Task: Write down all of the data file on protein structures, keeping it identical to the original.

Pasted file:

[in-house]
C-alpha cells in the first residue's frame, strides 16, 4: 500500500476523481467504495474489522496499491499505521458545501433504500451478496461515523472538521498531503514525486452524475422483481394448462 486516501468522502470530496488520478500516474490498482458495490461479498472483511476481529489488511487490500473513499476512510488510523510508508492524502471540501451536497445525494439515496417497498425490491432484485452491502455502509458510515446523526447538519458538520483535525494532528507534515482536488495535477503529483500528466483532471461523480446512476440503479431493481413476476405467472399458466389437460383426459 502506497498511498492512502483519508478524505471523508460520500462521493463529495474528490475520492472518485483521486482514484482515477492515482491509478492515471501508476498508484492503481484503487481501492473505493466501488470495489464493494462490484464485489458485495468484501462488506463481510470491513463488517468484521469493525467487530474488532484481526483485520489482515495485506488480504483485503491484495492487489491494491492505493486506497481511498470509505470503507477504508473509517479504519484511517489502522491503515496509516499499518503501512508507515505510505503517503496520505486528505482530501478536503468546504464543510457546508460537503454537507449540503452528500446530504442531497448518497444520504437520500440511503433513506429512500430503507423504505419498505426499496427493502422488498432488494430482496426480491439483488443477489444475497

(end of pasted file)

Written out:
[in-house]
C-alpha cells in the first residue's frame, strides 16, 4: 500500500476523481467504495474489522496499491499505521458545501433504500451478496461515523472538521498531503514525486452524475422483481394448462 486516501468522502470530496488520478500516474490498482458495490461479498472483511476481529489488511487490500473513499476512510488510523510508508492524502471540501451536497445525494439515496417497498425490491432484485452491502455502509458510515446523526447538519458538520483535525494532528507534515482536488495535477503529483500528466483532471461523480446512476440503479431493481413476476405467472399458466389437460383426459 502506497498511498492512502483519508478524505471523508460520500462521493463529495474528490475520492472518485483521486482514484482515477492515482491509478492515471501508476498508484492503481484503487481501492473505493466501488470495489464493494462490484464485489458485495468484501462488506463481510470491513463488517468484521469493525467487530474488532484481526483485520489482515495485506488480504483485503491484495492487489491494491492505493486506497481511498470509505470503507477504508473509517479504519484511517489502522491503515496509516499499518503501512508507515505510505503517503496520505486528505482530501478536503468546504464543510457546508460537503454537507449540503452528500446530504442531497448518497444520504437520500440511503433513506429512500430503507423504505419498505426499496427493502422488498432488494430482496426480491439483488443477489444475497